With David Servan-Schreiber (2003), the French field of psychotraumatology saw an unprecedented expansion through the popularization of EMDR therapy and the ideas of trauma, both with the general public and with healthcare professionals. Among the numerous therapies taking psychological trauma into account, EMDR practitioners and those already trained in psychotraumatology currently seem to be particularly in demand for learning how best to work with patients presenting dissociative disorders. Much effort has been made to adapt EMDR therapy, with its recognized efficacy in the field of psychotraumatology, to complex, chronic trauma. Other approaches, taught in particular through Continuing Education, have included dissociation concepts within their teaching : Lifespan Integration (P.Pace), Sensorimotor Psychotherapy (P.Ogden, K.Minton & C.Pain), Somatic Experiencing (P.Levine), the Ego State Therapy (M.Phillips & C.Frederick), Internal Family Systems Therapy (R.Schwartz).
Dissociation training in France
It is among those professionals working predominantly in private practice, that the demand for training in psychotraumatology seems to be highest, even though more and more public mental healthcare professionals are trained in the field, and little by little, those professors teaching in schools of psychology and psychiatry now include the concept of dissociation in their courses. Even though such efforts remain modest, at least they are there, and we may hope that the interest generated in dissociation will both enable professionals to learn more efficient techniques and the needs of patients suffering from dissociative disorders to be more fully addressed.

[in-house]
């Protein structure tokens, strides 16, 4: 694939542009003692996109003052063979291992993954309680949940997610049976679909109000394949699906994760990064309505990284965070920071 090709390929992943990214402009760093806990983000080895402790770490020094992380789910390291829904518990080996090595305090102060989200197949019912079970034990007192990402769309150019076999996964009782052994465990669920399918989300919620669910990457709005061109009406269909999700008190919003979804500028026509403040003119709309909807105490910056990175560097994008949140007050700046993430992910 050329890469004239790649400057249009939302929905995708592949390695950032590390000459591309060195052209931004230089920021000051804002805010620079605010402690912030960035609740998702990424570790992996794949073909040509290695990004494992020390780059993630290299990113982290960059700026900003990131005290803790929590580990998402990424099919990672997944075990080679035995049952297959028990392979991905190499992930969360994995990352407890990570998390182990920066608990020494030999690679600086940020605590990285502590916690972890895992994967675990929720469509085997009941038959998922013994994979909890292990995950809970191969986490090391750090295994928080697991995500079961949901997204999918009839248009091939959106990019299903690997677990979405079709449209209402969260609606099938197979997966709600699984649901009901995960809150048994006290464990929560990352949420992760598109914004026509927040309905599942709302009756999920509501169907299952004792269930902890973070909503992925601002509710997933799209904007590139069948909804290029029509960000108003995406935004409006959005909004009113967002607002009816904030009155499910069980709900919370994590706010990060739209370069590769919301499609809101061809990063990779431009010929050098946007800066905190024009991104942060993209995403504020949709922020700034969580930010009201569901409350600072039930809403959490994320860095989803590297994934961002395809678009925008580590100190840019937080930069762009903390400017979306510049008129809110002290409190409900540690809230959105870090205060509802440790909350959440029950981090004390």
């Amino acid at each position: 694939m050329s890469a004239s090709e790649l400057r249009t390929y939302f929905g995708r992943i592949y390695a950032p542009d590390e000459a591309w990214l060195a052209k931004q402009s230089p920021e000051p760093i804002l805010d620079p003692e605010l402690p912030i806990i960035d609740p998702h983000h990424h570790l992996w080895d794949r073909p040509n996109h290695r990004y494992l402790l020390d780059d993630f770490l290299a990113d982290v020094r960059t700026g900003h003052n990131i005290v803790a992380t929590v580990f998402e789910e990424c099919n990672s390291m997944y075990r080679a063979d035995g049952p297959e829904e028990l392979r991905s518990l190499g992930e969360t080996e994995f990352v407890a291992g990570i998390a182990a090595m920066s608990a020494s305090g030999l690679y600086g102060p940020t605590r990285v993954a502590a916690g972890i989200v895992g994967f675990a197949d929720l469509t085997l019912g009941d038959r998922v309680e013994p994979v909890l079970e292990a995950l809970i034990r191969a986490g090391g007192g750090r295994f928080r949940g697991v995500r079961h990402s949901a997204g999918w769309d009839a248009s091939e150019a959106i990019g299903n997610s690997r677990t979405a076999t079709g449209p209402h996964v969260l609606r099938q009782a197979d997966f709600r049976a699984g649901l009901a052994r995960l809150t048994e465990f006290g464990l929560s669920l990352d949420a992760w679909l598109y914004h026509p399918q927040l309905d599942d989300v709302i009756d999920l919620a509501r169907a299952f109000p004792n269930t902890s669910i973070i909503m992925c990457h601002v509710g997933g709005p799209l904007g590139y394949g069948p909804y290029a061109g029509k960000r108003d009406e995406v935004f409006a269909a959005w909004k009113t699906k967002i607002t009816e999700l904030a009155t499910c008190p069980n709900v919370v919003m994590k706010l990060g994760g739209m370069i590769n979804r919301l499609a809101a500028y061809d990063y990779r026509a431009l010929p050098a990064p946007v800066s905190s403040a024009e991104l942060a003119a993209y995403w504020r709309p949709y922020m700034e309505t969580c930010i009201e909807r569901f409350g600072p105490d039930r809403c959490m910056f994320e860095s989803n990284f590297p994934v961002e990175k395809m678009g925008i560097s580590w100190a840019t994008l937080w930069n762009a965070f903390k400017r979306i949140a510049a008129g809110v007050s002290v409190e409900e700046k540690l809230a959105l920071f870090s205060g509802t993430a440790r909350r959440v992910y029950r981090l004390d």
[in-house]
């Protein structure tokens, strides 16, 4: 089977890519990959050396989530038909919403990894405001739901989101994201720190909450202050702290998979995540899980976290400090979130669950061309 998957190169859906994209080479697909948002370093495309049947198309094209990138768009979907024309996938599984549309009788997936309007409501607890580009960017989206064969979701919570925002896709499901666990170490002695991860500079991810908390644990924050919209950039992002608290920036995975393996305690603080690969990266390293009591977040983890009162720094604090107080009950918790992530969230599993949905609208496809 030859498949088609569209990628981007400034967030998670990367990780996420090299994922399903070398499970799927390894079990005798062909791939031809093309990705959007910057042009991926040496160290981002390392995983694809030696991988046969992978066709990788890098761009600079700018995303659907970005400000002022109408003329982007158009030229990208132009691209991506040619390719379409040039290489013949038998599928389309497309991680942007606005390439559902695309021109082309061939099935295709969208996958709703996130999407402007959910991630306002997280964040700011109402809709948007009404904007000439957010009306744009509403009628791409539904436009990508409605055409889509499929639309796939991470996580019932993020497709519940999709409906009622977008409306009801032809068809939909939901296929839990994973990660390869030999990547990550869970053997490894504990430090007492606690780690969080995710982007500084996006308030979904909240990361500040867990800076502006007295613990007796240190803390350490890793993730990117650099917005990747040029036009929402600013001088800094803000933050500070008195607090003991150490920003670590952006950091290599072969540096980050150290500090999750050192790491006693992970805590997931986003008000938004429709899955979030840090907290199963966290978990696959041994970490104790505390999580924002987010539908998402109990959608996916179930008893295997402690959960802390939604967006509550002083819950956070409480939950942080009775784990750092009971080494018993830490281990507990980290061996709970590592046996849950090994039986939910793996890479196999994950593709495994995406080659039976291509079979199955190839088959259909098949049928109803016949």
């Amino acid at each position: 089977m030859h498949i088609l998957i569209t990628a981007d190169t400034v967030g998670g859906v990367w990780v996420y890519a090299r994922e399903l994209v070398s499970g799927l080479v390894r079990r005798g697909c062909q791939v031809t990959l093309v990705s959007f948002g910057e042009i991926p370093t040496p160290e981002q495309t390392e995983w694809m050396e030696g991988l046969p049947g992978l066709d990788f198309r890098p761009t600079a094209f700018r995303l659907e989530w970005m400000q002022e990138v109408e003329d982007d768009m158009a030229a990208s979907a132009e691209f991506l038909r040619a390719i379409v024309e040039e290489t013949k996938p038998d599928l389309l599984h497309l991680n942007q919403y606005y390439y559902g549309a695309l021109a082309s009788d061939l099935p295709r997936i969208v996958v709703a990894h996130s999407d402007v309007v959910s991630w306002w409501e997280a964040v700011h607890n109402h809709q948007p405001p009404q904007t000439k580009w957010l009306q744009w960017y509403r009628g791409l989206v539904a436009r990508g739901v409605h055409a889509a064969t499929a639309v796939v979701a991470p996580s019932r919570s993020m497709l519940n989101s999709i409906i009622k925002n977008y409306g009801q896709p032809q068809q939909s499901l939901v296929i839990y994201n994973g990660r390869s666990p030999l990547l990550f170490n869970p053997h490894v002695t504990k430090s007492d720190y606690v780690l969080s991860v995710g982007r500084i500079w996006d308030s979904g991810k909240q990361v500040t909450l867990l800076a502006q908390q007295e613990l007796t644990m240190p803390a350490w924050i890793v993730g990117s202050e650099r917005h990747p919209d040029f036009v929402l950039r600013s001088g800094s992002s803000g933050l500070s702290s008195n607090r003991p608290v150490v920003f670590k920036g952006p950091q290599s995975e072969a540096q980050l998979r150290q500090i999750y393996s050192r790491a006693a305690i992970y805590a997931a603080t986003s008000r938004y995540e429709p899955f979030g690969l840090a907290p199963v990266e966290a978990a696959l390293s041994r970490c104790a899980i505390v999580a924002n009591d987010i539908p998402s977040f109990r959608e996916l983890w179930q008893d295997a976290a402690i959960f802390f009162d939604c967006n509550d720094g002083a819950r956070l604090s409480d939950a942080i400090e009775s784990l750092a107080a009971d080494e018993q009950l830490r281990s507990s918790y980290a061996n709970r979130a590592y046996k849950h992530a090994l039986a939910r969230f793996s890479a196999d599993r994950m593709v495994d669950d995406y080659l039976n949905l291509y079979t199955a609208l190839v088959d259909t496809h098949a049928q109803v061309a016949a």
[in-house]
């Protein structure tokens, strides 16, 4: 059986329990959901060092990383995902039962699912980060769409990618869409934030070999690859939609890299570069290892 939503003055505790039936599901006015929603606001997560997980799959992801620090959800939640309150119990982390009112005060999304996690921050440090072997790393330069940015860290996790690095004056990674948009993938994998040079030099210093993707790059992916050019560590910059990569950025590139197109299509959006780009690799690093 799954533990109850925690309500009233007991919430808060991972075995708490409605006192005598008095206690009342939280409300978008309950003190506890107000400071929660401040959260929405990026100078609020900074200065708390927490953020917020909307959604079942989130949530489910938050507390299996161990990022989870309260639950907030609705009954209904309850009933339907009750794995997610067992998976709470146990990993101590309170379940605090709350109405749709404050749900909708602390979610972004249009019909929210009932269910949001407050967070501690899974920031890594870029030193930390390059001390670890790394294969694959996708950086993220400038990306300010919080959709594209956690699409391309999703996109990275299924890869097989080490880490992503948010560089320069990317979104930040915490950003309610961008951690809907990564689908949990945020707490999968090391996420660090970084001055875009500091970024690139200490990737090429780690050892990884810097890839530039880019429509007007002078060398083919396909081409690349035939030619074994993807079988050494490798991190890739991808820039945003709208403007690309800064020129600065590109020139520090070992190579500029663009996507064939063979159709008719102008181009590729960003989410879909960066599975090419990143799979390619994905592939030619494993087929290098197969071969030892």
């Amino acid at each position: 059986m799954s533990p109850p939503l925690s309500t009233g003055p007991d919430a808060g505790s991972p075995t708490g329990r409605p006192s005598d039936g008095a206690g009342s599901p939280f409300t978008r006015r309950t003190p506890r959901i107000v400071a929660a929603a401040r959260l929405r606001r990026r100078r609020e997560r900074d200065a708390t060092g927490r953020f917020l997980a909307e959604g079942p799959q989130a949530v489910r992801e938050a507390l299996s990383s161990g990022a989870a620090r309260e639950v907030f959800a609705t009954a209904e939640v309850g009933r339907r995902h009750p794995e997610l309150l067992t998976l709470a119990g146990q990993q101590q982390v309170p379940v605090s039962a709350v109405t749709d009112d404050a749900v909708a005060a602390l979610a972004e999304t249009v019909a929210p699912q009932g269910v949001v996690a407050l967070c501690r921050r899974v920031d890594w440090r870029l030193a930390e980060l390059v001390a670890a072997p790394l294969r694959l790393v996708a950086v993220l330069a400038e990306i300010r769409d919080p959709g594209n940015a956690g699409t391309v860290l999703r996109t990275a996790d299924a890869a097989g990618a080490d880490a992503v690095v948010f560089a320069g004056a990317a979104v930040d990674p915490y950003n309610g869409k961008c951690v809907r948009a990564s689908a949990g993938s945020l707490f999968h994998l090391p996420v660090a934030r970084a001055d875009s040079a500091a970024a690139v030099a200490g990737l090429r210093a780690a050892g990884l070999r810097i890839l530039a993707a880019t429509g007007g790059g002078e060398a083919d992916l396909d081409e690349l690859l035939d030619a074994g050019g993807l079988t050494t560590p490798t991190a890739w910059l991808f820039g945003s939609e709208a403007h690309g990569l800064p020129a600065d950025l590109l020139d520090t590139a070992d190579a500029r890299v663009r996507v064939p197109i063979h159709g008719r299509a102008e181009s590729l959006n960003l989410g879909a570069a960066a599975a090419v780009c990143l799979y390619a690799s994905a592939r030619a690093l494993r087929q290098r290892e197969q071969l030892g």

Training institutes that have specifically integrated the study of dissociation into their curricula are the IETSP (Institut Européen de Thérapies Somato-Psychiques - the European Institute for Somatopsychological Therapies) and the French EMDR Institute in Paris. These training centres offer wide-ranging training programmes by inviting internationally renowned authors working in the field of dissociation, as well as making their work accessible to French-speaking professionals, notably by means of translation. Conferences on the theme of dissociation have taken place as well as study and research days organized by the University of Lorraine (2011, 2012, 2013), but also recently by the French Federation of Psychotherapy and Psychoanalysis in October 2013.
In November 2011, a French-speaking ESTD day was organized by the IETSP and the ESTD. In 2007, at the EMDR Europe Conference in Paris, a sizeable part of the programme was given over to dissociation, both in plenary conferences but also in the workshops.